So it's, it's, it's the future. Governments already do it. I'm sure in, you know, the countries that many of us are in, um, there are digital identities either on a card, you know, where you have an NFC card, um, or, or on your phone. Um, like here in the Netherlands where I live. The government has a one distinct digital identity credential that I carry around on my phone and anywhere I go, for any government service, from the doctor, to the pharmacy, to, to the bank, I show them that credential and I'm in. And they know everything, they know that I'm a verified person here. 

Karen Peachey: The system that Chris described sounds like a compelling solution that could potentially streamline the experience of interacting with humanitarian organizations for people affected by crisis.

And no doubt it would have benefits for the humanitarian organizations themselves. But is this something that would serve the population at large well? And how does this affect the power imbalance between those offering the system and those using it? 

Laura Walker McDonald: If you are providing humanitarian aid to someone and saying, you can have this support if you use this system, is it really consent if there is no other way to get support and you really need support?

So people might be entering these systems reluctantly, and they may even tell you that they don't want to do it. You know, I've read about programs that people have said, I really don't like this, but I'll do it because I need this help that you're offering me. It does then lead you to ask who is excluded by those systems and what are the risks?

And I think having a clear eyed understanding of both of those questions is really important. So as humanitarians, we say we wish to do no harm. So if we are, you know, requiring people to have a bank account that's maybe tied to their legal identity, They may not have a legal ID. They may not have a bank account.

They may be unbanked for good reason. They might be, um, you know, needing to stay under the radar for other reasons. They might be in a population is doing that or a group like LGBTQIA plus people who might have challenges, um, using their legal identity for other reasons. 

Karen Peachey: So there may be hurdles that stand in the way of affected people wanting to use these systems. As Chris alluded to the technology, this is built on would need to be highly secure. Otherwise there are some serious risks. 

Laura Walker McDonald: Data I often say is a toxic asset. It doesn't age very well. What I worry about a little bit. Or a lot is that we're generating data that may not pose a risk right now, but in the wrong hands or in future years might subsequently pose a risk.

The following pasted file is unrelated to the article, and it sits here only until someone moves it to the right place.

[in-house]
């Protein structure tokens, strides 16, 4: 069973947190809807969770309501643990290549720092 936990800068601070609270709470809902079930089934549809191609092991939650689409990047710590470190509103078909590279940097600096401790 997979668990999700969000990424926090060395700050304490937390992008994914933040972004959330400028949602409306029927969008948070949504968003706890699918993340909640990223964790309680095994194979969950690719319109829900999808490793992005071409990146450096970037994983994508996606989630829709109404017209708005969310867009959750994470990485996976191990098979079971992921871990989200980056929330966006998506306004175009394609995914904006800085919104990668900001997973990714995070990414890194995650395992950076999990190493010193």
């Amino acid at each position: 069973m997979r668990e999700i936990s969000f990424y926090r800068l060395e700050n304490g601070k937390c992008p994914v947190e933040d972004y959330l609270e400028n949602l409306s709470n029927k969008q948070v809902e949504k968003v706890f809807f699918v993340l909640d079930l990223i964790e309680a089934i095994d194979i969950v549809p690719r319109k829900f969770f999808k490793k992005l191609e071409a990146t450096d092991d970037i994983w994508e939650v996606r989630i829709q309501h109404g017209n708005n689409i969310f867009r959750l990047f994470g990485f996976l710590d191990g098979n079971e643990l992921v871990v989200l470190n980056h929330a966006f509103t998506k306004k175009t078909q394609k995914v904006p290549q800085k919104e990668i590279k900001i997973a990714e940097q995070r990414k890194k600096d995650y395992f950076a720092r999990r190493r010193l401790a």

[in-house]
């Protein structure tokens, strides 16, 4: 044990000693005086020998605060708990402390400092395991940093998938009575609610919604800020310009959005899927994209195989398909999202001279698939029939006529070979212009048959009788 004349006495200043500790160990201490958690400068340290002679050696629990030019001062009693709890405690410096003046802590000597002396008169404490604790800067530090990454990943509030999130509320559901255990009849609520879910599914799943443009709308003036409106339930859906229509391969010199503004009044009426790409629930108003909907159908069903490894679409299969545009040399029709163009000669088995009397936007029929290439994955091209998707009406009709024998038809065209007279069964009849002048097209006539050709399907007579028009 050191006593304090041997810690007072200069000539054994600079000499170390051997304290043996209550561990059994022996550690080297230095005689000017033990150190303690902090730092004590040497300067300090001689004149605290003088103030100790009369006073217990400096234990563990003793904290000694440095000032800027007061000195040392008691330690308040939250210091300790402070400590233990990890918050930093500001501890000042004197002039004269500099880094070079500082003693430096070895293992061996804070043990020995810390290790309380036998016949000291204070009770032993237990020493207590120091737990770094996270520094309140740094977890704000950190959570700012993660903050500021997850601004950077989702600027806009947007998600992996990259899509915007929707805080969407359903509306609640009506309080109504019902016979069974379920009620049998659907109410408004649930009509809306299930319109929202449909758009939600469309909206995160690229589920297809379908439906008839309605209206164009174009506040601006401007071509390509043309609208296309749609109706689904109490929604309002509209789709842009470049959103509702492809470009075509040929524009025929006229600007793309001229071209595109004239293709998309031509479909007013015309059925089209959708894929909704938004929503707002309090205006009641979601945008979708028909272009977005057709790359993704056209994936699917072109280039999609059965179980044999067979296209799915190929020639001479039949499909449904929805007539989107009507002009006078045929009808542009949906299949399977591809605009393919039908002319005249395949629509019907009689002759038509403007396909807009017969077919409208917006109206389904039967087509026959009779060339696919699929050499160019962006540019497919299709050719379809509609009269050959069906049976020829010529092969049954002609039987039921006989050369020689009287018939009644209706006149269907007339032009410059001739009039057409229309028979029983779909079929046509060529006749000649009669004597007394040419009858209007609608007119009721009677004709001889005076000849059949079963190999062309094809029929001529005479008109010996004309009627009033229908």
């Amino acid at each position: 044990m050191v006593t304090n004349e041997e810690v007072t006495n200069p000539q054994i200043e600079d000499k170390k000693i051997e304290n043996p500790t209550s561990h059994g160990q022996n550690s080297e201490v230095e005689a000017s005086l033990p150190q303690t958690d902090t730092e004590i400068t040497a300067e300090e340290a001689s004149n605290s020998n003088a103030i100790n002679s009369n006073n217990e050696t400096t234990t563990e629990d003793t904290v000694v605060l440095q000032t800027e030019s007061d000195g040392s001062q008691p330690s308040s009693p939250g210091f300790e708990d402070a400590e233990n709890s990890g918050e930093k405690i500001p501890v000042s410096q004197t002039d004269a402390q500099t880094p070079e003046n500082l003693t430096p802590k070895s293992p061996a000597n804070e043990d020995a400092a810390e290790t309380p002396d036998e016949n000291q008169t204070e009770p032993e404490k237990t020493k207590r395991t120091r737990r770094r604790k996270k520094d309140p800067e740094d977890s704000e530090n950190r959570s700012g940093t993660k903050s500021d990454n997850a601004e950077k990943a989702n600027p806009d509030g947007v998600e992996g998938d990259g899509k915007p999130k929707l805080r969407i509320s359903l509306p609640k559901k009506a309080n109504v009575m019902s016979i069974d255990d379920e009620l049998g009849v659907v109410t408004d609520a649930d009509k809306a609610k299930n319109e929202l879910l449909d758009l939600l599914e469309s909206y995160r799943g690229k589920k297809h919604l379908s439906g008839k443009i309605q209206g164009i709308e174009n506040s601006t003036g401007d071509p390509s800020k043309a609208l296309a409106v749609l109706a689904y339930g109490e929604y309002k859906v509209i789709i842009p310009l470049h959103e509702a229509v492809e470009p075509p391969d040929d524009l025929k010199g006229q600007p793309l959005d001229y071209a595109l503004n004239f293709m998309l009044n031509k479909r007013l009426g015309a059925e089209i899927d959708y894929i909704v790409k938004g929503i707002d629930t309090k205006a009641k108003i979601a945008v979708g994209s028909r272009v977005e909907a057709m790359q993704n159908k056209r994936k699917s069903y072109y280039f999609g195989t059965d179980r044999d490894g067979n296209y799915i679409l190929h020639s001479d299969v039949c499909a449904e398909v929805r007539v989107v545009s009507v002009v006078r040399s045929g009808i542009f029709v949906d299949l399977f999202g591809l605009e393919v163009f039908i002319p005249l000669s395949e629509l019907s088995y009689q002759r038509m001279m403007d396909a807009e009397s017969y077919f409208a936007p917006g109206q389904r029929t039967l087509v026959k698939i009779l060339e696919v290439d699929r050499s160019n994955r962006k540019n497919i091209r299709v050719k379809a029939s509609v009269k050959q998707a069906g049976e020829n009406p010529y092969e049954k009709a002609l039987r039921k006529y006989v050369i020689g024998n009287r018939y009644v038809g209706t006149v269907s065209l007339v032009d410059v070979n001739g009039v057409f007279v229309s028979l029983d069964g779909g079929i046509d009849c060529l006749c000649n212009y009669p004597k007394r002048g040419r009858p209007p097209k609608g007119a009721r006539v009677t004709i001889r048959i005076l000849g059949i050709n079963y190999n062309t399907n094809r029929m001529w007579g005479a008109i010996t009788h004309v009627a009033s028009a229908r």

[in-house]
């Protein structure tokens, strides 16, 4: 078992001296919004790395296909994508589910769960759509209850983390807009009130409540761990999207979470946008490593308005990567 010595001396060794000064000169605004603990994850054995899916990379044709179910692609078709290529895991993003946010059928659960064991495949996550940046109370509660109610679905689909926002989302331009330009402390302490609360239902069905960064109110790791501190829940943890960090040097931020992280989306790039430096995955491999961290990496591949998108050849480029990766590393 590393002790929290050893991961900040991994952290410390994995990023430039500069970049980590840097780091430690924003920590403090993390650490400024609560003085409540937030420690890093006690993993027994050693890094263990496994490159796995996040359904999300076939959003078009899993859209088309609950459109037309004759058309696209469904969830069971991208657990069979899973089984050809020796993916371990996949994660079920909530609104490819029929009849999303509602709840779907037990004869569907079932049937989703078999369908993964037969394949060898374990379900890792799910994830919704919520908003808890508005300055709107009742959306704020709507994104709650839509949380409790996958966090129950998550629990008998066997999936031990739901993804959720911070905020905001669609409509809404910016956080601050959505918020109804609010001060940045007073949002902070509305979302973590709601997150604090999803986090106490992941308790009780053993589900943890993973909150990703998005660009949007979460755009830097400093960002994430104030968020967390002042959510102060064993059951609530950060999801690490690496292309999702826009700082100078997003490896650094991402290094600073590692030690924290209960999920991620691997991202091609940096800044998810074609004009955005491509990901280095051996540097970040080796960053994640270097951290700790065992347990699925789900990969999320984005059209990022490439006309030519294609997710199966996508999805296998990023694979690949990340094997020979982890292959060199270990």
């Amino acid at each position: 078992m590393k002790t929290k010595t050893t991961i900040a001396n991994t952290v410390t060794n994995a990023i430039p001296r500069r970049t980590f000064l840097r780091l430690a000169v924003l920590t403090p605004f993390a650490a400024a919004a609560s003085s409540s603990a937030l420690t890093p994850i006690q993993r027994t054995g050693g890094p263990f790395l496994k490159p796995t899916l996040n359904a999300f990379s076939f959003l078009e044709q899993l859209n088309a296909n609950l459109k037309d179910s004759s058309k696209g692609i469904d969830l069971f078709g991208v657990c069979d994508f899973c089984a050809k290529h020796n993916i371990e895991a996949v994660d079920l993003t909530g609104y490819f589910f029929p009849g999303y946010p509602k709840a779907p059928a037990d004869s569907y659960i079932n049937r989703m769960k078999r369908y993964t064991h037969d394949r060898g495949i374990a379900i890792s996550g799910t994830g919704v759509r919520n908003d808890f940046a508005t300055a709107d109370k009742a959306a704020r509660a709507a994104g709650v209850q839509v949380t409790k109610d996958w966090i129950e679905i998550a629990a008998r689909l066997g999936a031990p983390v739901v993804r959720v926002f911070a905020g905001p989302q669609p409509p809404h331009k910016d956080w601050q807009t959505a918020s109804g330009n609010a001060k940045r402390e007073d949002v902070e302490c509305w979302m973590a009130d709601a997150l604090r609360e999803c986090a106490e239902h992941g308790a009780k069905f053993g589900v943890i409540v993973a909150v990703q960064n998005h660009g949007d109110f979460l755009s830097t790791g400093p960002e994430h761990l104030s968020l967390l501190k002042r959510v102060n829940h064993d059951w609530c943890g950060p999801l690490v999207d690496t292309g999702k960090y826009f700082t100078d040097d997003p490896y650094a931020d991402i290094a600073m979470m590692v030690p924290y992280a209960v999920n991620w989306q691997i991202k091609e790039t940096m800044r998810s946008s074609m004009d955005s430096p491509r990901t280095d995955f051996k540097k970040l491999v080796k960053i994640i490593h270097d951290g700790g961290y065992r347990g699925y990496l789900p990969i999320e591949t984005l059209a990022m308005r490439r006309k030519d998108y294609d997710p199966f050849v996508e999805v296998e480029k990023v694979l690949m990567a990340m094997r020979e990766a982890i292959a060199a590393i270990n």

And to go back to the queer community, LGBTQIA plus people are facing a much tougher environment in some places in the world now than they were even a few years ago. And so if you have generated data through some health program or something around people accessing a particular service or, or getting a particular type of help or the family units that they associate with. And so the wrong person gets access to that information and can mine it for information, behavioral information. It's also getting easier to process, again, the role of AI here, getting easier to parse through lots and lots of data to find things out, um, and to do social network analysis. You might be actually painting a target on someone's back.

And I think we've insufficiently thought about that and we're insufficiently humble about the risks we might be actually creating in terms of generating lots of data that then could subsequently be used differently in future by a different type of actor or even the same actor, but with a different intent.

Karen Peachey: So how do we square the circle on this?

Laura Walker McDonald: If we are humanitarians and we want to provide impartial aid to everybody, uh, on the basis of need, and then we do something we know is going to exclude a group. Then we have to ask, is that something we know is going to happen and we have to just be okay with that? Or is that something we're going to try and meet that need some other way?